It’s a month since we launched our Pinning Down Farage series with the question “What is UKIP’s economic policy?” It proved popular – indeed it’s now a top three Google result on the topic, and sometimes number one depending on how you phrase the search.
It also put into print concerns that have been circulating inside the ‘People’s Army’ for some time about the direction and coherence of the policy set by Patrick O’Flynn MEP, the UKIP Economy spokesman. Senior officials and activists – particularly those on the Faragiste wing of the party – have grumbled about him to me a number of times in recent weeks.
Today we see the first signs of a move to unseat him from the job.
First Breitbart – whose boss was coincidentally hired to be Senior Adviser to Farage a couple of weeks ago – reported that:
‘Senior members of UKIP are campaigning behind the scenes to have Patrick O’Flynn MEP removed as economic spokesman after his appearance on the BBC’s Newsnight programme last Monday night…His opponents are now circulating a letter calling for him to go, which they hope to publish this week. One source who is not involved with the letter told Breitbart London: “He really does need to shut up with all talk of aggressive tax avoidance and bashing big business… It’s a real mistake to have a pinko in such an important position.”‘
Then Guido revealed a letter from Sean Howlett – who coincidentally used to assist Steven Woolfe MEP, UKIP’s Financial Affairs spokesman – expressing a “concern of mine and many others” that O’Flynn was responsible for moving the party away from its “small state, low tax agenda”. It then emerged that that’s a totally separate letter from that covered in the Breitbart report, and that there are evidently at least two pushes underway.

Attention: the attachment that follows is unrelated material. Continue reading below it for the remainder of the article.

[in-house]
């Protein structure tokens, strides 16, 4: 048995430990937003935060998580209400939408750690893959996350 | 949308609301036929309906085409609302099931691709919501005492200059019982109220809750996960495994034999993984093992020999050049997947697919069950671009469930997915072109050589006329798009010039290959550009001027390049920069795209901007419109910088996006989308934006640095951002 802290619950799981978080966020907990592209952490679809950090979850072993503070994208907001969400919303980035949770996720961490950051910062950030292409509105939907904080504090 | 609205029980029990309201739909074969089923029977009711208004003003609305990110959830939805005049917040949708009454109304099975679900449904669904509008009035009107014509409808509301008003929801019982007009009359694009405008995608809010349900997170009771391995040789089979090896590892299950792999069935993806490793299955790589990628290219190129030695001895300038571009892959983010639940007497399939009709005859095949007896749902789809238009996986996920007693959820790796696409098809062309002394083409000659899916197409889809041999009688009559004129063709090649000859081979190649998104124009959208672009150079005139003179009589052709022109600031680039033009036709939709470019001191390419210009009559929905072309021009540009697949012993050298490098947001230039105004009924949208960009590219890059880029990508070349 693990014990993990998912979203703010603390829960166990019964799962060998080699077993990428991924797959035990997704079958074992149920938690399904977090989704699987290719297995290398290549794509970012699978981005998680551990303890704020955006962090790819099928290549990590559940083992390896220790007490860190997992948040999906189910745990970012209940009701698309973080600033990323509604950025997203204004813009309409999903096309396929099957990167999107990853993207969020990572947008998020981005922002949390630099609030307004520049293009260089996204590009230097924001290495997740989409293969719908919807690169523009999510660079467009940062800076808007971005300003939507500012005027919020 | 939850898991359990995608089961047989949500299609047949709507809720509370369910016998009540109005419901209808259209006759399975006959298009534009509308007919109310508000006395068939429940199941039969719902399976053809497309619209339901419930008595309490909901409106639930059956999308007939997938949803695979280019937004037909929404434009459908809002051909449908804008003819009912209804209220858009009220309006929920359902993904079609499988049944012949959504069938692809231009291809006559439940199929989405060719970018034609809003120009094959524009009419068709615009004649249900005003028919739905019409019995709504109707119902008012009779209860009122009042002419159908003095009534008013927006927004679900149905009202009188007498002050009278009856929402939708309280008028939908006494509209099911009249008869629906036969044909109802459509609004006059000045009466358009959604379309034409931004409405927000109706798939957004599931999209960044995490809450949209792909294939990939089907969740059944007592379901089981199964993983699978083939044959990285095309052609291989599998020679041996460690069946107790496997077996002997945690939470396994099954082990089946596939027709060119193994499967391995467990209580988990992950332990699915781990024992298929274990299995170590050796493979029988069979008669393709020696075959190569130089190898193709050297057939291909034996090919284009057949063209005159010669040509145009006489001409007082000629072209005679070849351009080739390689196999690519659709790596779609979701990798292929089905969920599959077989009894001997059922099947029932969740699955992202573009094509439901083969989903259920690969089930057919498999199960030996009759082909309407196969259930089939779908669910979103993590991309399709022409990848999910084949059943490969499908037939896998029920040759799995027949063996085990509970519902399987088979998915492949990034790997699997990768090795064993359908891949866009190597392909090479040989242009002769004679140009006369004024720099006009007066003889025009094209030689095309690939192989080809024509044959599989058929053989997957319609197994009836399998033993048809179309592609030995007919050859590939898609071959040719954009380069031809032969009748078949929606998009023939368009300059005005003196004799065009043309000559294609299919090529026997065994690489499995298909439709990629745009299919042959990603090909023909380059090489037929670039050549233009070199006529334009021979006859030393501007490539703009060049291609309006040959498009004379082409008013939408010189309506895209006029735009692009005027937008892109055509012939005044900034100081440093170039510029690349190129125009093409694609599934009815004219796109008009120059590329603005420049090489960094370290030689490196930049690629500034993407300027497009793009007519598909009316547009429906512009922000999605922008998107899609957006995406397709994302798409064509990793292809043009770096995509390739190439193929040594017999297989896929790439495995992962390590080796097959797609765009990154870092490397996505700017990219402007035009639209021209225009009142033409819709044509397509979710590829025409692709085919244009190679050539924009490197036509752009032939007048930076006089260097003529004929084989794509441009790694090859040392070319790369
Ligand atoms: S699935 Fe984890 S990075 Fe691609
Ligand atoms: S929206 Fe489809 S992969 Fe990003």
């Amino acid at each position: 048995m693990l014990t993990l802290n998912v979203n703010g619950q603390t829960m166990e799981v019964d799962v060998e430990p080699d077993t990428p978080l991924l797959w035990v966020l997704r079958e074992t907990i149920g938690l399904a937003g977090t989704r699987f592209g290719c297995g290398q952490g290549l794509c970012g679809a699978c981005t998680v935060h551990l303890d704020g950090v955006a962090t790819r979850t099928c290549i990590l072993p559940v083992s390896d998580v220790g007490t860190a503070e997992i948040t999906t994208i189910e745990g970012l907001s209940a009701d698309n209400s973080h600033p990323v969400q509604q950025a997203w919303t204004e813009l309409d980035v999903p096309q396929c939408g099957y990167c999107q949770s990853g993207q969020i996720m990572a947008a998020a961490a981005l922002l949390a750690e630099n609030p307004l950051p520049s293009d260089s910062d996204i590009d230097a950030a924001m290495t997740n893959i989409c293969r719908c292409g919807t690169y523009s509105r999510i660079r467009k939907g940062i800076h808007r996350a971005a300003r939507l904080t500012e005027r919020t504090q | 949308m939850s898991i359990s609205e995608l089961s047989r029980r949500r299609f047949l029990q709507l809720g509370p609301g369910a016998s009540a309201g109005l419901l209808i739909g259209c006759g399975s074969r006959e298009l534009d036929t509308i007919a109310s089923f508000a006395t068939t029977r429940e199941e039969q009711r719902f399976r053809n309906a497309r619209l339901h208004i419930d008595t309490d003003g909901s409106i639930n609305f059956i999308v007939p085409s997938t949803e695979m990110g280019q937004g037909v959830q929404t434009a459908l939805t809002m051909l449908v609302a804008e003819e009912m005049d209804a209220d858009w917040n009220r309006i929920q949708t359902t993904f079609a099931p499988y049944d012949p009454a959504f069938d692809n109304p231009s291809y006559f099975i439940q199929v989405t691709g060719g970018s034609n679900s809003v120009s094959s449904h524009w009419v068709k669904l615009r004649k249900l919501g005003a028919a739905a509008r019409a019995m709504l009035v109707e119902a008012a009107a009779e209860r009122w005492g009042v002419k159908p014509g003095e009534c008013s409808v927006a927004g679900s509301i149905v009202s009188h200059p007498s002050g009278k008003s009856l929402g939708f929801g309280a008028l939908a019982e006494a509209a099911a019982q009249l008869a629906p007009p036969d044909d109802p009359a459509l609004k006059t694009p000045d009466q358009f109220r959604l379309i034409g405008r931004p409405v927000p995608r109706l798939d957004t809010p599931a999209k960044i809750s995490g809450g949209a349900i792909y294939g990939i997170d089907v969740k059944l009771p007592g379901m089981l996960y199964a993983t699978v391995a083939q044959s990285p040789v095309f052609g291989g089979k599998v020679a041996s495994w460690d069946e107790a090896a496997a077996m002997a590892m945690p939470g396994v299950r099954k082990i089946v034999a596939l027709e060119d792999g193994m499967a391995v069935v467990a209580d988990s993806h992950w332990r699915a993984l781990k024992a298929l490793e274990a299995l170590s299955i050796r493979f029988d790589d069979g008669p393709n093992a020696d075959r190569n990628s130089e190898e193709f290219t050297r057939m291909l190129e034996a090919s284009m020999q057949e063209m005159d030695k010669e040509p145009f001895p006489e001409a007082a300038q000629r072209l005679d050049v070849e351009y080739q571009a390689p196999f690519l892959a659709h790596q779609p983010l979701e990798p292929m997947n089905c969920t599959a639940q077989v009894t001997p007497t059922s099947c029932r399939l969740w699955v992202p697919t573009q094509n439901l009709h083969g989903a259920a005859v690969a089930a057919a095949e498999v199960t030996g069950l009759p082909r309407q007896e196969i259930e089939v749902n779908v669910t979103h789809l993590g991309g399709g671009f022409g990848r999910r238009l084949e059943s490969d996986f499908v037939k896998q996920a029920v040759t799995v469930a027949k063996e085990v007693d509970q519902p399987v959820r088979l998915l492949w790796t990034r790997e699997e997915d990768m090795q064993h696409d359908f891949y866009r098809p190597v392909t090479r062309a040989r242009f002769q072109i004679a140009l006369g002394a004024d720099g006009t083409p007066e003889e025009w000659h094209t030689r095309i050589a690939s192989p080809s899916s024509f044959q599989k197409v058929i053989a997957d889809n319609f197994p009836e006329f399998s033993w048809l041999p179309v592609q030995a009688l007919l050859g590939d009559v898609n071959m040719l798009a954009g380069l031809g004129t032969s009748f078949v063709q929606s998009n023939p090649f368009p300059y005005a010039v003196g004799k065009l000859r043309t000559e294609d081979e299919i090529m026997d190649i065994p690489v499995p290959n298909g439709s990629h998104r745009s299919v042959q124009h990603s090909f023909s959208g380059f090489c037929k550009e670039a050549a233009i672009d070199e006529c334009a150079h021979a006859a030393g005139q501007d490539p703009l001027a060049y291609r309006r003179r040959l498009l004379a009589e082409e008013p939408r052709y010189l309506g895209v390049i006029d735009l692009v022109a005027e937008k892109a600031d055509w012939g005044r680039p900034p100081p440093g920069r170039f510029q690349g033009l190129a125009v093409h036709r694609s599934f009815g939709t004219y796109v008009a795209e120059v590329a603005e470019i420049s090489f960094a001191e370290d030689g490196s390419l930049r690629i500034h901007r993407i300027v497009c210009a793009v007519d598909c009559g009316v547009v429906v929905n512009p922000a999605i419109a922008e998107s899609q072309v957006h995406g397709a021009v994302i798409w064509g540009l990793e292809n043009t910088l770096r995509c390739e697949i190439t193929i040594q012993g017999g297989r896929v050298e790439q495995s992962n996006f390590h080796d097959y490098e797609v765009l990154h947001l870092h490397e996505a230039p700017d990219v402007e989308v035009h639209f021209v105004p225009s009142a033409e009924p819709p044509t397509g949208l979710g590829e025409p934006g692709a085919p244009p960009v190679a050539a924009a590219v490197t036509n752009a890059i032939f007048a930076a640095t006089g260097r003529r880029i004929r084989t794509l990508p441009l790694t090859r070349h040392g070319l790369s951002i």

Ardent UKIPer James Delingpole has stepped in to twist the knife further, bracketing O’Flynn with Miliband, Russell Brand and – perhaps most hurtfully – David Cameron:
‘…why is Patrick O’Flynn, the economics spokesman for Britain’s most libertarian mainstream party UKIP, flirting with the kind of wealth taxes and turnover taxes you’d more usually associate with the Greens or the Socialist Workers’ Party?’
‘..does UKIP intend to follow the example of David Cameron and decide that the pursuit of power is more important than ideological principle – or does it mean to make a real difference?’
O’Flynn’s former colleague, Peter Oborne, has rallied to his defence, alleging that libertarian donors have Farage’s ear and that the former Express man’s development of Red UKIP tax and spending policies are key to the party’s growing success.
I’m not sure that Peter’s approach of talking up O’Flynn’s importance will help his old friend. As we’ve seen in bouts of UKIP infighting and factionalism over the years, people who take on Farage – or, worse, emerge as perceived competitors to him – tend to end up needing a bit of stitching work done between their shoulder blades.
Whatever the outcome of this latest battle, one thing is clear: the internal tensions within UKIP are building. Some of it is interpersonal, some of it is policy-based, most of it is a mixture of both. As Red UKIP continues to gain sway within the party, new figures develop their standing and – not least – Carswell and likely Reckless sit under the purple banner in the Commons, that’s only going to get worse.
As a host of former colleagues and allies will attest, Nigel Farage is experienced in this kind of internal battle. If past form is anything to go by, there’ll be blood on the carpet.